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Fortifying security and enhancing user experience using data science

Ramesh Songukrishnasamy
Ramesh Songukrishnasamy • 4 min read
Fortifying security and enhancing user experience using data science
Here are some best practices to help firms use data science to deliver seamless and secure services dynamically. Photo: Unsplash
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Advancements in technological developments have shifted the focus from risk mitigation and prevention to threat prediction and aversion while delivering a delightful customer experience. Achieving both security and user experience has cast data science into the spotlight.

In 2022, artificial intelligence (AI) and machine learning (ML) will become more tightly intertwined into the fabric of trusted identity solutions across the physical and digital continuum, leading to the automation and optimisation of performance, accuracy, safety and security. This paves the way for the next frontier in physical and logical access security based on behavioural patterns and predicting anomalies.

By capitalising on the increasing amount of data generated across devices and access points, the security industry will benefit tremendously from using digital information to enhance security operations without adding too much friction for users.

According to the International Data Corp (IDC), Asia Pacific perceives the adoption of AI and automation technologies as strategic opportunities and has invested comprehensively to improve capabilities. Ninety per cent of enterprises in the region are projected to merge human expertise with AI, ML and pattern recognition to reinforce foresight across the organisation by 2026, moulding more productive and skilled workers by 30%.

Harnessing data science for protection

The integration of the Internet of Things (IoT), cloud and mobile technologies is steadily driving the digital transformation of the future. While this technological wave is creating exciting new opportunities, it is simultaneously fuelling both physical and digital security threats.

See also: What is required to ensure responsible AI? (Part 2)

As applications utilising AI and ML technologies proliferate throughout the security infrastructure, organisations can gain insights about customers’ usage of their physical and digital assets and detect abnormalities, to prevent fraudulent actions while reducing user interventions. This is achieved by analysing growing volumes of data from security devices and systems.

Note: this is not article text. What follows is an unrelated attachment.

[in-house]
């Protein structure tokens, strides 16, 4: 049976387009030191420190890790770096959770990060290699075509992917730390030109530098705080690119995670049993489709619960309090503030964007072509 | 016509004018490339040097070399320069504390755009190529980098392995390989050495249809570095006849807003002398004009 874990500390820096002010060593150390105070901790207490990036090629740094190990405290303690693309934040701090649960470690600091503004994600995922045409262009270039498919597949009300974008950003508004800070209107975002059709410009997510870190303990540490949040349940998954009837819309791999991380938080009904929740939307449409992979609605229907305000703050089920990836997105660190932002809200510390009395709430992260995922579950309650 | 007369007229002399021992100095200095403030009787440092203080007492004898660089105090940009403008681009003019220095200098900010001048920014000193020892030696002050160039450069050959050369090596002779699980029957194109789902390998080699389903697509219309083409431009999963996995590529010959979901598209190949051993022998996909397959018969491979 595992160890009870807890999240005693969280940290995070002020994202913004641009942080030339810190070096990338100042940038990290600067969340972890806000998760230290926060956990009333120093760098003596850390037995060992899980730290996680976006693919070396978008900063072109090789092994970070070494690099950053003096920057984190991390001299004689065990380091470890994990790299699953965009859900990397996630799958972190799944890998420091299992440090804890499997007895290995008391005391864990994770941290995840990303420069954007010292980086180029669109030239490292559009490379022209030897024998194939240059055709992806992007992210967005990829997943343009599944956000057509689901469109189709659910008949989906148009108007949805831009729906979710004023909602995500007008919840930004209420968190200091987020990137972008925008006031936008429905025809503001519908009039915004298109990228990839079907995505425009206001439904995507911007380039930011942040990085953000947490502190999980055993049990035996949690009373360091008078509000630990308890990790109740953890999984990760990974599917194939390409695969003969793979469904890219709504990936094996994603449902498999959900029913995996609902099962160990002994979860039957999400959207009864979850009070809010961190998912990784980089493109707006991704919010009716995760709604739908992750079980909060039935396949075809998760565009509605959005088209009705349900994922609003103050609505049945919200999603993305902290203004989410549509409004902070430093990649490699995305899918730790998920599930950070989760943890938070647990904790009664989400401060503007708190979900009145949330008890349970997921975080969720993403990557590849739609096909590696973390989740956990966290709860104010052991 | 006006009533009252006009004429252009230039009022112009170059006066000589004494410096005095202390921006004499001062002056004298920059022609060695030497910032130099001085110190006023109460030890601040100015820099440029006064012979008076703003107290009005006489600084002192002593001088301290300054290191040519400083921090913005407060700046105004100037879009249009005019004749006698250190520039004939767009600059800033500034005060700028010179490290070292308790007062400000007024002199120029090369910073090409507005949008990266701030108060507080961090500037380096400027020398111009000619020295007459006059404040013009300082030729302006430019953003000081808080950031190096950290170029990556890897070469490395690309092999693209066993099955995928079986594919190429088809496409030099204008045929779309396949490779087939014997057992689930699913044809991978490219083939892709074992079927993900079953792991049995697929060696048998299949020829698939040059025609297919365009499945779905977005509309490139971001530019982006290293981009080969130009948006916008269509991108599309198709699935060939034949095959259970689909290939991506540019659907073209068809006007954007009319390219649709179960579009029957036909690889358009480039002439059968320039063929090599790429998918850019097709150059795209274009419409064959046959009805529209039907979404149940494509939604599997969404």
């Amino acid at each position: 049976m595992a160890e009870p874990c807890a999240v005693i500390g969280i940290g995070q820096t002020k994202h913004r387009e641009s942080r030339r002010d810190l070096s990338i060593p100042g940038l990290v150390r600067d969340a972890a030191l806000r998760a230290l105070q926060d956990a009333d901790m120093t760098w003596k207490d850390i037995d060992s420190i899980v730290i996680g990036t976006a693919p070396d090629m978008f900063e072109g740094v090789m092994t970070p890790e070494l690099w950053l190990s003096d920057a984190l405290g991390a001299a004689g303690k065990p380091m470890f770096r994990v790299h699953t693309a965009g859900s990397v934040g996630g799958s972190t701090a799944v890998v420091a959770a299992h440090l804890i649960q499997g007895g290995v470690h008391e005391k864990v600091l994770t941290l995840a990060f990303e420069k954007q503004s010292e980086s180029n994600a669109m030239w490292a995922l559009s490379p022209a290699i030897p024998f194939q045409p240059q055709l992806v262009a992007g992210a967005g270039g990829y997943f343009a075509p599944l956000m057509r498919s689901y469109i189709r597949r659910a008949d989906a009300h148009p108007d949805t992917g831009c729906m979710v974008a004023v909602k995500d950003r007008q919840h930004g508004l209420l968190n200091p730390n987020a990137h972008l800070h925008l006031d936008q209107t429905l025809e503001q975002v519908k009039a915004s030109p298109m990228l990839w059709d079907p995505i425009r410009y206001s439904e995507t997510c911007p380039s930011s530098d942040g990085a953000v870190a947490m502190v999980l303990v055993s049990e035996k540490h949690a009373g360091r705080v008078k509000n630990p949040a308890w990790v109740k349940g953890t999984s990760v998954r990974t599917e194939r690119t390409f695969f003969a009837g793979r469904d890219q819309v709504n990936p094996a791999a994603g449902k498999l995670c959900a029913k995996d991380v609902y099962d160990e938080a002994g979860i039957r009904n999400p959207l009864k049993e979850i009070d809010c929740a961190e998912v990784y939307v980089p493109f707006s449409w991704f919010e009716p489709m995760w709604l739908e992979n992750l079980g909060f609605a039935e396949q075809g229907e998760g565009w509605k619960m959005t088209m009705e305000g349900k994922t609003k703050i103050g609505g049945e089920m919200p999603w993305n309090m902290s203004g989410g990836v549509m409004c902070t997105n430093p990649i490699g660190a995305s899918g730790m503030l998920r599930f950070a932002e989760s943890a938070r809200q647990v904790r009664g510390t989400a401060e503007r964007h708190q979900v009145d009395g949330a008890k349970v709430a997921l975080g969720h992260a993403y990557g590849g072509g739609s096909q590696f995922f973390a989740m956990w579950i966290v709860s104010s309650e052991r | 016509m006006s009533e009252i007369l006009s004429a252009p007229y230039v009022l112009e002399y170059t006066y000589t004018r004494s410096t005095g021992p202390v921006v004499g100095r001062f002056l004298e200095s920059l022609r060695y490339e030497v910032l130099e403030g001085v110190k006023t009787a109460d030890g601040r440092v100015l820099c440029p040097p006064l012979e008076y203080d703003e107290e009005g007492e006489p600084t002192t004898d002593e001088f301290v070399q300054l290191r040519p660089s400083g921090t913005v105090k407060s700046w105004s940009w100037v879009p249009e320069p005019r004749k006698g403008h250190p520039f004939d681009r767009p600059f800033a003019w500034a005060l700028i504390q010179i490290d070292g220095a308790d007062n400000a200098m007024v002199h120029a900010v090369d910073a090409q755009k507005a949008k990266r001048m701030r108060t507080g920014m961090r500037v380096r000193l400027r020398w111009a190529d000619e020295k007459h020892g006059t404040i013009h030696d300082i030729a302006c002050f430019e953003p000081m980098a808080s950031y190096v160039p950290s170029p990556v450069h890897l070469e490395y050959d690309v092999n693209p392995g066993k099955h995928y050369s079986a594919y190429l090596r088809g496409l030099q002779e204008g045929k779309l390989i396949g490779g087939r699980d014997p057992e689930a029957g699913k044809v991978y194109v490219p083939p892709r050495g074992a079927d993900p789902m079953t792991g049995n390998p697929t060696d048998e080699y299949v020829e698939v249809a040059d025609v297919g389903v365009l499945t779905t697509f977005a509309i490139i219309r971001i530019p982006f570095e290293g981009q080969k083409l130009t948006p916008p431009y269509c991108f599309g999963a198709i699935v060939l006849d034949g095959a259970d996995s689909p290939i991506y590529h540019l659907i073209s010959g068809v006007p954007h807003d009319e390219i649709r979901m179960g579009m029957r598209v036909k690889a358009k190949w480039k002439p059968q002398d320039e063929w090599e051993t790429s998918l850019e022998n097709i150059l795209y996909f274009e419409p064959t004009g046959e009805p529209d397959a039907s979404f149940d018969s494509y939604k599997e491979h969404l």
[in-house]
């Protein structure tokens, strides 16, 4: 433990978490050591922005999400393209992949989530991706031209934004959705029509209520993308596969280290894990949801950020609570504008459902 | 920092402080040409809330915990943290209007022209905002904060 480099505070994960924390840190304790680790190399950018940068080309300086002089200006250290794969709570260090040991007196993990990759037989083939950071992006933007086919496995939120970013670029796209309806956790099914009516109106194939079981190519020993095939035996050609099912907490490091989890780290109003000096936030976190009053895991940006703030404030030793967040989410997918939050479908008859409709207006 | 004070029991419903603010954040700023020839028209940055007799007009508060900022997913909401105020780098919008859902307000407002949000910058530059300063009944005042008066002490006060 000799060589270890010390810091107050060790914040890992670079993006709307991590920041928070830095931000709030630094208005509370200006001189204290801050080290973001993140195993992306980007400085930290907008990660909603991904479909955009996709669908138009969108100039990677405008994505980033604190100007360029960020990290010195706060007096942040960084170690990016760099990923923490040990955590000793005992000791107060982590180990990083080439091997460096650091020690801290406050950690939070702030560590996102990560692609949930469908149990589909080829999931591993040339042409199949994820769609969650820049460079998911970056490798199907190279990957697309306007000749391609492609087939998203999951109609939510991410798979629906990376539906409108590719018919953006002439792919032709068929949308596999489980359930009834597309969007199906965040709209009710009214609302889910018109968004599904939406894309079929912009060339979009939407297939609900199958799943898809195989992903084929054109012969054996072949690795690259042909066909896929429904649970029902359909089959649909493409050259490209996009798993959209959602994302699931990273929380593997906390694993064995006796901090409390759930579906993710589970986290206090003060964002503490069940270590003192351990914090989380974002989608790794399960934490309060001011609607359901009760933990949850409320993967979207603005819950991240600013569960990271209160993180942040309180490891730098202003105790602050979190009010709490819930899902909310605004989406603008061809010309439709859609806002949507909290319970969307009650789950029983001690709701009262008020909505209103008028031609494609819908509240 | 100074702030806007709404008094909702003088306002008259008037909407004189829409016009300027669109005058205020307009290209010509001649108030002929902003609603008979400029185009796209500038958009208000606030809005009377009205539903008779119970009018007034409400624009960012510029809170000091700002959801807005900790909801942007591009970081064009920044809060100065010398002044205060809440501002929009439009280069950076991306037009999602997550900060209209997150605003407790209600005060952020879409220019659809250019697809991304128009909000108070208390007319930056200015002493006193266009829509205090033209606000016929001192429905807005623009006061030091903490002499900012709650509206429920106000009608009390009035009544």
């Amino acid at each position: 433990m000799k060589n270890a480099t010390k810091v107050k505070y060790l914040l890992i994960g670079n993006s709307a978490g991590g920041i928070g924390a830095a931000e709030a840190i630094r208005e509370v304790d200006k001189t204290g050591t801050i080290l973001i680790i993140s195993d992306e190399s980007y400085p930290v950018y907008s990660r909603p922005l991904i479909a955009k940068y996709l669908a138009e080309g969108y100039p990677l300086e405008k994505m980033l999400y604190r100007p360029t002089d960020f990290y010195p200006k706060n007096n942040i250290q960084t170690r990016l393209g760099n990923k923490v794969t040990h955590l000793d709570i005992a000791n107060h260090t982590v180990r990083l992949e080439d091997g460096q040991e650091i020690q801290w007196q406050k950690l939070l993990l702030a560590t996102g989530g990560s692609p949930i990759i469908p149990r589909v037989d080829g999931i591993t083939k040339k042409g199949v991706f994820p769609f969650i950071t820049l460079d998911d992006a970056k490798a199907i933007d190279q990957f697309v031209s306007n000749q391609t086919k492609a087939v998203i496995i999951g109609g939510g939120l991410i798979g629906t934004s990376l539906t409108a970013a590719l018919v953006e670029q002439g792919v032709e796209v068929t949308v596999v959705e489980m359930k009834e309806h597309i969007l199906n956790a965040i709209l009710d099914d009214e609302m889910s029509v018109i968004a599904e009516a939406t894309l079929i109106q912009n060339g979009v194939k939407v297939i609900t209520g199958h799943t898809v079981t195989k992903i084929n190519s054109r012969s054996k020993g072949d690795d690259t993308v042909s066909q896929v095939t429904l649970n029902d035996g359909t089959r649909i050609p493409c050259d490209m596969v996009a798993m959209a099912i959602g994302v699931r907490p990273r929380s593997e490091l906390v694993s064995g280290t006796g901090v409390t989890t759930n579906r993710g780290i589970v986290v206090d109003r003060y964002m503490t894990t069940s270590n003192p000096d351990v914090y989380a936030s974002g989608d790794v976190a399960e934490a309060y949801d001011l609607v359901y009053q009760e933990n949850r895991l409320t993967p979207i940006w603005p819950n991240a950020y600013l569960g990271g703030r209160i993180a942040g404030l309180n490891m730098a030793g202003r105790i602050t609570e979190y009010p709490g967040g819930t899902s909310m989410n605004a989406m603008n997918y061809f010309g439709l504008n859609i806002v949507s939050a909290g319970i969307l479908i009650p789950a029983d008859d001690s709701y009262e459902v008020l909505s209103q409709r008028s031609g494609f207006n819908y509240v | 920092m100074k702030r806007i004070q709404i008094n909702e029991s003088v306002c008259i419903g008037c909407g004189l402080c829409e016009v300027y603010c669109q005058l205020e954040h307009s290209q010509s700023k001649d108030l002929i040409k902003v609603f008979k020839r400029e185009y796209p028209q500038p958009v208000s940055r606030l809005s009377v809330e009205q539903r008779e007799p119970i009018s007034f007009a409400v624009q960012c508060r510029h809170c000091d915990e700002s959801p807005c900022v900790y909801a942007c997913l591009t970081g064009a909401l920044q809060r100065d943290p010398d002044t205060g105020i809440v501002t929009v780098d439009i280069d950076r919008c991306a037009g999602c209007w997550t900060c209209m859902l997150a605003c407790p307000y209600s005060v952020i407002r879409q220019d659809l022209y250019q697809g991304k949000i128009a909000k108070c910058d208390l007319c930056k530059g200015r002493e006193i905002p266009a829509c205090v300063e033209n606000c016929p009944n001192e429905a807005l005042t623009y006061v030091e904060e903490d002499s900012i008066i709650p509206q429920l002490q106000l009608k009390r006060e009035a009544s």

Additionally, AI and ML can enable buildings to be more data-driven and user-centric, making systems more manageable through a combination of physical and digital credentials and connected IoT endpoints.

Best practices

See also: The looming cybersecurity battle at Paris Olympics

Data science offers security professionals a pattern of understanding that facilitates personalisation, eliminates friction and provides seamless services dynamically.

The following are some best practices to help enterprises leverage data science to improve their security position:

  • Devise a clear data strategy – Raw data is not entirely useful. In order to gain insights from data at scale, it is imperative to have a data strategy in place. Accounting for several aspects within that strategy include the framework and tools and their relevant applications. As the framework and tools are generic, the applications are required to be highly contextual to the final outcome.
  • Incorporate data management – The best-case scenario is that data is sent from a single system, formatted properly and ready for analysis. The reality is that the quality of data varies widely.

    Data cleaning will almost always be necessary, but accounting for different characteristics will help collect usable data, which can then be cleaned and organised. After all, valuable insights gained can only be as good as the quality of the data.
  • Proactively extend AI and ML technologies – Tightly integrating these capabilities into unified physical and digital security systems will ensure a rapid response for the most successful threat detection, prediction and mitigation. By extending AI and ML technologies into the physical security world, the enterprise security operation transitions from a reactive to a proactive role in managing business operations, growth and safety.

    AI algorithms could synthesise and correlate physical security information from many sources, devices and systems to create a complete view of employees, contractors and visitors. This will yield more accurate security decisions and enable organisations to better support dynamic business environments.
  • Automate decision making – Threats can not only be predicted and averted using data science, AI and ML can also help enterprises automate a variety of decision-making processes – from optimising business processes to proactively identifying risks and automating preventative actions – thereby improving overall organisational efficiency and effectiveness.
  • User-centric system – While it is easy to think of enhancing security at the expense of user experience, data science can help overcome the challenge. AI and ML can help gain a better understanding of contextual normal usage and eliminate friction during genuine usage. To achieve this, it is important to design the system by keeping the user’s primary interaction in mind.

Ramesh Songukrishnasamy is the senior vice president and CTO of HID Global

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